A 2013 collaboration between SUNY Plattsburgh, Mountain Lake PBS, the North Country’s public television station and Canton-based Traditional Arts of Upstate New York (TAUNY), among others, resulted in “Songs to Keep: Treasures of an Adirondack Folk Collector,” an Emmy award-winning documentary, a song book, a series of  concerts and a travelling exhibition.

A North Country Life

Marjorie Porter was born in 1891 in the Champlain Valley, where her ancestors had migrated from New England in the 1790s. Her great grandfather, Wendell Lansing, founded the Essex County Republican in Keeseville in 1839 as an organ of the Whig Party and its anti-slavery platform. Porter herself, who graduated from the Plattsburgh Normal School (later SUNY Plattsburgh) in 1912, edited the newspaper in the 1940s.

Porter appears to have known everyone, including Pete Seeger and Rockwell Kent.

“She has had wide contact with people of this region of all classes, for she has acted as poll taker for the Gallup Poll,” Rockwell Kent wrote in a letter to my father in 1956. “She was for some years Historian of Clinton County but in the last election she was supplanted by a political appointee – to the outspoken indignation of the ‘better’ citizens of Plattsburgh.”

Porter was also the historian for Essex County, where, in 1955, working with attorney Richard W. Lawrence,  the future Adirondack Park Agency chairman, she helped create the Adirondack History Center Museum in Elizabethtown.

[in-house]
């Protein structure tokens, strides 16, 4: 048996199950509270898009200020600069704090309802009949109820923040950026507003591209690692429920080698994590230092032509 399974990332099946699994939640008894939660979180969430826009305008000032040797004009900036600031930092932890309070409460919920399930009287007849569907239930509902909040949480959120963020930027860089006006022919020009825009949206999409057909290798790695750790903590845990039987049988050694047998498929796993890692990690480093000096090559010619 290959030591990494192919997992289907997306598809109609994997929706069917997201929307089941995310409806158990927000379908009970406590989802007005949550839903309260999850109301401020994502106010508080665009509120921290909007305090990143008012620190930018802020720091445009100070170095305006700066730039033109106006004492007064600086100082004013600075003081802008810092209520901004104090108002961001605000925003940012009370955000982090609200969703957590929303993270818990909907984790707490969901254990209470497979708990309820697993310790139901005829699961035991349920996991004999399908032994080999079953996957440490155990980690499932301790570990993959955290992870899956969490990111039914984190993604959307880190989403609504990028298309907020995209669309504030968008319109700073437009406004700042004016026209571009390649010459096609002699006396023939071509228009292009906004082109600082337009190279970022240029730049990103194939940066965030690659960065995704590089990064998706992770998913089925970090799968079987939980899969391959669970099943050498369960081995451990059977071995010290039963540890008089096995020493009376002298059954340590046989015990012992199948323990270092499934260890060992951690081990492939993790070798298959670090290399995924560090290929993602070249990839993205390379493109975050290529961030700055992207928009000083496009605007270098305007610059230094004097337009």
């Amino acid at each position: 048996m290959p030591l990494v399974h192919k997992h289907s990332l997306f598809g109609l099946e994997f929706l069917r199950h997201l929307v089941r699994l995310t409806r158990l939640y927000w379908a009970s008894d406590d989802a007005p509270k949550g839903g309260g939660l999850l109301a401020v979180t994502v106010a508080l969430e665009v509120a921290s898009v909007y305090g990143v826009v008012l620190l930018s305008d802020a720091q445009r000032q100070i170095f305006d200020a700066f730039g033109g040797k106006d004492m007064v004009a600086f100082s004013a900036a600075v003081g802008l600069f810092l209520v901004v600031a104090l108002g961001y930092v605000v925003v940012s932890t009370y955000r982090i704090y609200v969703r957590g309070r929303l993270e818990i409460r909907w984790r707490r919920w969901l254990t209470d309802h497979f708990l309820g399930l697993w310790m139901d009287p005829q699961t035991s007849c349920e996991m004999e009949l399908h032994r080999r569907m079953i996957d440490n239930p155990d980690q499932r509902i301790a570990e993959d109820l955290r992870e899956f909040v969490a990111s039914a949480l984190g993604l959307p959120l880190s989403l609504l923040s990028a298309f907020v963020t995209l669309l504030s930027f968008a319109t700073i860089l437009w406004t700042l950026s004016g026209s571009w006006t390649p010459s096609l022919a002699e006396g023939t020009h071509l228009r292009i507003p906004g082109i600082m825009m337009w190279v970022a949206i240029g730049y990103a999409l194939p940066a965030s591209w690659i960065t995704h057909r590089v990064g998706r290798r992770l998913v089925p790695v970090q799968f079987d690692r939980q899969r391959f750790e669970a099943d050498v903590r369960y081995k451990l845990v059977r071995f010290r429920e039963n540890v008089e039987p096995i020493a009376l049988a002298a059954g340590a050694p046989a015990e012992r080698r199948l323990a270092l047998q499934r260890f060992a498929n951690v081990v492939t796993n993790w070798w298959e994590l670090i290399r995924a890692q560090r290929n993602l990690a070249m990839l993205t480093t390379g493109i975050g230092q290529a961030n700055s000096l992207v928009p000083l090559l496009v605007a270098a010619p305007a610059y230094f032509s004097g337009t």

“Mrs. Porter has made the past of Essex County a life work and a life hobby,” wrote William Chapman White in in his column for the New York Herald-Tribune. “She is the one person who knows more about this area and the people who lived in it than anyone else around.”

My father called Porter the North Country’s Mnemosyne – its memory.

In the 1950s, North Country Life publisher Glyndon Cole named Porter the magazine’s associate editor. Kent tried, unsuccessfully, to persuade her to buy the magazine from Cole and to recruit an experienced journalist – in this case, my father – to be its editor.

“She appears to have no definite idea about just what the magazine should be,” Kent wrote my father, adding, parenthetically, that she had no objection to his past as a communist and a Daily Worker editor.

“We had expected Marjorie to show some misgivings about your political connections but to our great surprise, and to her credit, she didn’t bat an eye, showing only the greatest enthusiasm at the possibility of having such a collaborator,” he wrote.

Kent continued, “She is a hard working woman but so like a shrinking violet in her approach to the people that she strikes us as being throughly incapable of promoting the enterprise.”

Shrinking violet or not, Porter has had a huge influence on contemporary Adirondack folk music.